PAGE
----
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Online Role Playing In A New Problem Based Learning Curriculum In Electrical Engineering

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Conference

2007 Annual Conference & Exposition

Location

Honolulu, Hawaii

Publication Date

June 24, 2007

Start Date

June 24, 2007

End Date

June 27, 2007

ISSN

2153-5965

Conference Session

New Trends in ECE Education I

Tagged Division

Electrical and Computer

Page Count

12

Page Numbers

12.1127.1 - 12.1127.12

Permanent URL

https://peer.asee.org/2269

Download Count

50

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Paper Authors

author page

Ronny Veljanovski Victoria University

author page

Alex Stojcevski Victoria University

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Abstract
NOTE: The first page of text has been automatically extracted and included below in lieu of an abstract

On-Line Role Playing In a New Problem Based Learning Curriculum in Electrical Engineering

Abstract

Role playing has been used as a teaching tool across various disciplines for a very long time1-4. This paper presents on-line role playing simulations in support of the e-learning components of the problem based learning (PBL) programs in the School of Electrical Engineering, Victoria University (VU) that commenced in 2006. There are many challenges in PBL such as the design problems that will allow students to explore many facets of a problem and eventually learn what is needed to solve it. Another challenge is to try and make the problems constructively aligned with the desired learning outcomes of the unit of study. Nonetheless, students will be working in teams on different aspects of the problems. The issue we are faced with in regards to team work is trying to engage students in the problems and to make the problem exciting. As these problems will mimic industry problems, role playing has brought the problems to life. The results indicated a positive outcome.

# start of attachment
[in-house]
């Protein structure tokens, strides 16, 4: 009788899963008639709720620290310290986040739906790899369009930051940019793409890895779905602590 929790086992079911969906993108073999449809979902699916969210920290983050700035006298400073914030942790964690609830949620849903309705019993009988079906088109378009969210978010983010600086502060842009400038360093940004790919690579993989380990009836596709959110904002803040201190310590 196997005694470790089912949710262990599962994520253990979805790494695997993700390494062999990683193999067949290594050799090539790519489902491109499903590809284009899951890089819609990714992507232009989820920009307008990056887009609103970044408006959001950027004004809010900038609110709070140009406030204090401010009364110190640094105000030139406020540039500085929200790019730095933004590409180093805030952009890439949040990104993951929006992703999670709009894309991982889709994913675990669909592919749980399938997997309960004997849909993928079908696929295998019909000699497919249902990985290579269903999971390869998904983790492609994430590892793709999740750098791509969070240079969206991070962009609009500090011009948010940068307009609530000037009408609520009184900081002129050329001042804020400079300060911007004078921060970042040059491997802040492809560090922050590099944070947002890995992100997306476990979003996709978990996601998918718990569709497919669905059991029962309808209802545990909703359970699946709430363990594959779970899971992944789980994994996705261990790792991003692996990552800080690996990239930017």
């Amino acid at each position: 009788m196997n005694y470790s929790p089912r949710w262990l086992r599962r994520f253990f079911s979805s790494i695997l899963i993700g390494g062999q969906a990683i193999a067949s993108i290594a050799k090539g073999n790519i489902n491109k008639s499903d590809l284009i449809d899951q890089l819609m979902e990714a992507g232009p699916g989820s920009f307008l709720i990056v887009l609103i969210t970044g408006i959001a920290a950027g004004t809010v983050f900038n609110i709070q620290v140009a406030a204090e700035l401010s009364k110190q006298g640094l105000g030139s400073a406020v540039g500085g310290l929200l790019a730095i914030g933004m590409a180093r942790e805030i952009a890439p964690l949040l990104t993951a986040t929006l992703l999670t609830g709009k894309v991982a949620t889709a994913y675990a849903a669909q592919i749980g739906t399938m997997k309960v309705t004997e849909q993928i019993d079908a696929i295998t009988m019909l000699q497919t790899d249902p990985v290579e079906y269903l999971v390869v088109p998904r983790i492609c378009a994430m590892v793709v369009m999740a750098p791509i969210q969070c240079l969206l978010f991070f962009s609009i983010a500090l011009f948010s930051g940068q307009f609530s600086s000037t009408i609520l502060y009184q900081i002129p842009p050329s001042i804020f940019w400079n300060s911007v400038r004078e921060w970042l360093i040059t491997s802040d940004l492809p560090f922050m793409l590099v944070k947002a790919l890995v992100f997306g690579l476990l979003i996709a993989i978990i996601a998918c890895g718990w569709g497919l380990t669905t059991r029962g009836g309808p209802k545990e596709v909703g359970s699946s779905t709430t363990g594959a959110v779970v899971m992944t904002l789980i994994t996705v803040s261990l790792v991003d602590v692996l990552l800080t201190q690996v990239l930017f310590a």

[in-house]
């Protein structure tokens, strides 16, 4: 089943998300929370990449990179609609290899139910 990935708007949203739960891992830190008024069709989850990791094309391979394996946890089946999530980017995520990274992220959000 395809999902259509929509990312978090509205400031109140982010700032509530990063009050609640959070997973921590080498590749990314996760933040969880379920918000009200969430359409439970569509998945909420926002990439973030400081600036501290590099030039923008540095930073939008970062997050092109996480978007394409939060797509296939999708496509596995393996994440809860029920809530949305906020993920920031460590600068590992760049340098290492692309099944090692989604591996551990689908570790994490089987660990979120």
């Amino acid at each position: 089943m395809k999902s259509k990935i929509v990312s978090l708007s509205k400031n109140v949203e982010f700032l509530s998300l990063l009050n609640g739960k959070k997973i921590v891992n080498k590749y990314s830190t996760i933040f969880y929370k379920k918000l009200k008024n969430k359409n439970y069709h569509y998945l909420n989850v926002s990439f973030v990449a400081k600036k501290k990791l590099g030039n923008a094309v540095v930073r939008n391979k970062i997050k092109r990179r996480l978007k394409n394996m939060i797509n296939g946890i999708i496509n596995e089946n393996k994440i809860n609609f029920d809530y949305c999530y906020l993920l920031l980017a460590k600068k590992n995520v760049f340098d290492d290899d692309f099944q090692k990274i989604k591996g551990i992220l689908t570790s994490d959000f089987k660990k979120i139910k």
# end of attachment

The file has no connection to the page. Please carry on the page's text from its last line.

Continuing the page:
1. PBL in Electrical Engineering at Victoria University

VU has always liaised with its stakeholders whom consist of community, university staff and students and industry to determine the competencies a professional engineering graduate should possess. Recent feedback from VU’s industry stakeholder expressed that ‘soft/generic skills’ were competencies that the university engineering graduates needed to develop further. Based in this feedback, senior management at VU reviewed many teaching and learning Figure 1: Electrical Engineering PBL year 1 program styles that have strong emphasis on generic/soft skills. A final decision by senior management concluded that PBL will be the teaching and learning style for all engineering programs in the University and initiated a top down approach to change all engineering curriculum. This top down push was similar to that of Aalborg University’s chance process. The decision to change to PBL was made by Aalborg’s senior management and the engineering college5. Reflecting on VU’s change process, there were clear similarities with organisational literature on change based on Kotter’s model6 and the eight steps to transformation. In semester 1 of 2006, all electrical engineering undergraduate programs were launched with a PBL teaching and learning style. Prior to the launch, intensive curriculum design took place as well as infrastructure development. During the initial phases of the curriculum development, many PBL models were analysed and evaluated. The electrical engineering team

Veljanovski, R., & Stojcevski, A. (2007, June), Online Role Playing In A New Problem Based Learning Curriculum In Electrical Engineering Paper presented at 2007 Annual Conference & Exposition, Honolulu, Hawaii. https://peer.asee.org/2269

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